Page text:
Bighorn in Watercolour – Laying in Darker Colours

In this series of lessons, I will be showing you how to make a watercolour painting from a bighorn sheep reference. In this session I will be showing you how to lay in some darker tones / colours in order to separate the shadows and lights more clearly.

MATERIALS

  • Watercolour paper
  • Several small – medium soft brushes
  • Watercolour paints (anything you have to hand)
  • Water pot
  • Paper towel or rag

Reference Image: https://unsplash.com/photos/6Uh-fJizwlw

  • I would begin with the background as this will help separate the bighorn from its surroundings.
  • Use a fairly big brush for speed (and to avoid adding too much detail too quickly).
  • If there are any suggestions of shapes or colour shifts, you can go ahead and suggest them – in a fairly blurry manner ideally (using wet into wet brushwork).
  • Once the background is in place you can start washing darker tones over the subject in shadow.
  • Colours may vary; the horn shadows are much yellower and warmer than the cooler tones of the fur in shadows for example.
  • You can finish by swapping to a smaller brush and adding some more specific dark notes and define the shadow edges more definitively.

Bighorn in Watercolour – Initial Wash Painting

In this series of lessons, I will be showing you how to make a watercolour painting from a bighorn sheep reference. In this first session we will be going straight in with a watercolour wash.

MATERIALS

  • Watercolour paper
  • Several small – medium soft brushes
  • Watercolour paints (anything you have to hand)
  • Water pot
  • Paper towel or rag

Reference Image: https://unsplash.com/photos/6Uh-fJizwlw

  • Begin by using extremely diluted watercolour with your biggest brush.
  • It doesn’t matter what colours you use really, as this initial pass of paint will be so light.
  • Try to keep your lines simple as you feel out the proportions.
  • Make sure to correct anything that is wrong as soon as you notice. The fewer proportion mistakes at this stage, the easier it will be to continue with the rest of the piece.
  • Once the general shapes are blocked in, you can use the diluted paint to start massing in the darker shadowy regions of the piece.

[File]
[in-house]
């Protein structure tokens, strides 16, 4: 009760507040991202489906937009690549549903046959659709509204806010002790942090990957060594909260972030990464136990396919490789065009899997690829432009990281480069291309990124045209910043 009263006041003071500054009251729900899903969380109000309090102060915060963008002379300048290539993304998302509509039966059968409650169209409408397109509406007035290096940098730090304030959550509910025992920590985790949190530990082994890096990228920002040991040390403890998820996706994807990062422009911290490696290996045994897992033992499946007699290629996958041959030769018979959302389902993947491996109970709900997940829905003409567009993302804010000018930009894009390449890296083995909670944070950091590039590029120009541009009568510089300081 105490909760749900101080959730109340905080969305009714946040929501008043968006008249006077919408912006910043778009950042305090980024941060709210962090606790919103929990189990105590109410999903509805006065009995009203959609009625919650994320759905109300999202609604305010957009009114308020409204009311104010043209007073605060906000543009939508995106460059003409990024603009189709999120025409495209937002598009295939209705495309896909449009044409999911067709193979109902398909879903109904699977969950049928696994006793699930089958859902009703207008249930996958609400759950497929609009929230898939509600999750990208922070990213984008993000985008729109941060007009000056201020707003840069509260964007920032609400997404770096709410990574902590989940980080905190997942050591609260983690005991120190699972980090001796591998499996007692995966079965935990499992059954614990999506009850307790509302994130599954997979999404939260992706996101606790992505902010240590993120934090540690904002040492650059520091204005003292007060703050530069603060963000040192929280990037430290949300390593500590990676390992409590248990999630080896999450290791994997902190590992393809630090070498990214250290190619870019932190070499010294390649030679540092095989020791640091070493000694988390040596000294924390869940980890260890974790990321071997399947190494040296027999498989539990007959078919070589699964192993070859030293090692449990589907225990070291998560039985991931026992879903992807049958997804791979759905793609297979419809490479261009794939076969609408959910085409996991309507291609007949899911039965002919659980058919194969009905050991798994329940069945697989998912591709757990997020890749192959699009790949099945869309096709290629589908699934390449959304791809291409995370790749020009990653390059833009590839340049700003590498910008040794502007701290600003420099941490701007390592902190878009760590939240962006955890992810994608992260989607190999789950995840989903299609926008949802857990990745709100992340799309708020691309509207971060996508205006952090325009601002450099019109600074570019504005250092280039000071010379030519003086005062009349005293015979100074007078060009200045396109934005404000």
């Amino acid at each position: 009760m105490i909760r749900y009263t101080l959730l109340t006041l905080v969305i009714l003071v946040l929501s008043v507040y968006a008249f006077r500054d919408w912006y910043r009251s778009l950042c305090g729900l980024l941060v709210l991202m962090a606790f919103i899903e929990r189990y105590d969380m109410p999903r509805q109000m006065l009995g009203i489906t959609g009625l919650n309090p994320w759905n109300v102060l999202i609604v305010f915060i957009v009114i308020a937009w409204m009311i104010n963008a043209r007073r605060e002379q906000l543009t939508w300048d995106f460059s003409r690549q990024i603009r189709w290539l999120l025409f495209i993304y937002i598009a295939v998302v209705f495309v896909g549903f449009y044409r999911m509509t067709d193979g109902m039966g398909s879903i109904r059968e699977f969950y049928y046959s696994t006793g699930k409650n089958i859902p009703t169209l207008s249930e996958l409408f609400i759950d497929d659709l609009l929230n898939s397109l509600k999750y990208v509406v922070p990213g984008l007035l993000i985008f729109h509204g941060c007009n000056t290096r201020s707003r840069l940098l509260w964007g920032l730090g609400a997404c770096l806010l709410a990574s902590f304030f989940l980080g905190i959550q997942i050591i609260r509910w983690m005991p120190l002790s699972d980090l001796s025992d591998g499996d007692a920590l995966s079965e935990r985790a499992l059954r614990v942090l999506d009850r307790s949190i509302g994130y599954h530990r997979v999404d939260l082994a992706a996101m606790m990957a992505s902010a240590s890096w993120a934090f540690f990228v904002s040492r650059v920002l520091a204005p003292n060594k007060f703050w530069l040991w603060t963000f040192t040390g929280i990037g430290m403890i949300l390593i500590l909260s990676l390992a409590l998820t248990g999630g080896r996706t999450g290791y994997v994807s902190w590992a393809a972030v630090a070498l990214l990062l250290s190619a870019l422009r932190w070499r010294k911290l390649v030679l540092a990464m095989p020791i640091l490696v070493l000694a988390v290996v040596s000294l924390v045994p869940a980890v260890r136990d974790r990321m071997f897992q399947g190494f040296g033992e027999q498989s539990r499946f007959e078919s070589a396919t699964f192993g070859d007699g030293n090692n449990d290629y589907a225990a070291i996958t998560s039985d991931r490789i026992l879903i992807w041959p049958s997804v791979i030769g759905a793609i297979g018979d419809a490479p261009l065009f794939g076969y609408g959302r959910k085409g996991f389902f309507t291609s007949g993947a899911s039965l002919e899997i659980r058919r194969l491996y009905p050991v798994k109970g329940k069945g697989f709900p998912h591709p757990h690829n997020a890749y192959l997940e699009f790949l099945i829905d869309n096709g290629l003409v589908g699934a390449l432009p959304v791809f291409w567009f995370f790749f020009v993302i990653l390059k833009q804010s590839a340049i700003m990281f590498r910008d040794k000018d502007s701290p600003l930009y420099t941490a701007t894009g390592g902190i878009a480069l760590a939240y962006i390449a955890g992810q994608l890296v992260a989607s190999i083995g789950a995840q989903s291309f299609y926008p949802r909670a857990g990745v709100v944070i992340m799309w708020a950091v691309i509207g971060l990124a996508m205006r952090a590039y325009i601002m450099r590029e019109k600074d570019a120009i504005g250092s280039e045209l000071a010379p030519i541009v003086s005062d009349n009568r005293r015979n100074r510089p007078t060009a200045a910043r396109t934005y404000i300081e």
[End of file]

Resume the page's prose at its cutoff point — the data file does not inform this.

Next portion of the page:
• Then you can use the smaller brush to start developing more specific details across the piece.
  • You can make the paint less diluted for this stage (not super dark – just slightly darker than the first pass over).
  • If you have got pretty good proportions from the first two stages, you should find it a bit easier / more relaxing to start laying in details.

Detailed Brush and Pen Drawing – Final Touches

This is a series that will show you how to make an artwork in ink using a mixture of brushwork and pen. In this session you will learn how to add final details to finish the piece off.

You can use the same reference as me by downloading it here: https://i1.wp.com/drawandpaint4free.artcoursework.com/wp-content/uploads/2021/10/P1090849.jpg

Materials

  • Watercolour paper
  • Small soft round brush
  • Indian ink
  • Water pot
  • Pencil
  • Use a very small brush to add very small details.
  • You don’t need to change anything drastic – just add to what is already there.
  • Use a mixture of lighter, washier tones and richer, darker tones with less diluted ink.
  • Pay particular attention to the textures that occur where the forms are turning from light to dark as this is where they will be most pronounced.
  • You can add details in the darker areas as well.
  • At this stage we are working over the entire piece as one thing.
  • That’s it! You should have completed a lovely ink piece in pen and brush 🙂

Detailed Brush and Pen Drawing – Bolder Accents

This is a series that will show you how to make an artwork in ink using a mixture of brushwork and pen. In this session we will be darkening the accents in the shadows to increase contrast.

You can use the same reference as me by downloading it here: https://i1.wp.com/drawandpaint4free.artcoursework.com/wp-content/uploads/2021/10/P1090849.jpg

Materials

  • Watercolour paper
  • Small soft round brush
  • Indian ink
  • Water pot
  • Pencil
  • This time we will be using less diluted ink in order to make sure that the darker tones are extra punchy.
  • Start with the parts of the shadows that are near black and then work your way towards lighter shadows.
  • This is still somewhat ‘glazing’ based as the ink will still be slightly transparent as it dries.
  • Take advantage of this by applying a few passes of ink to soften gradations.
  • You can also begin to add more refined textures where necessary.
  • We will be continuing to add more textures with a small brush next week as we move towards completion.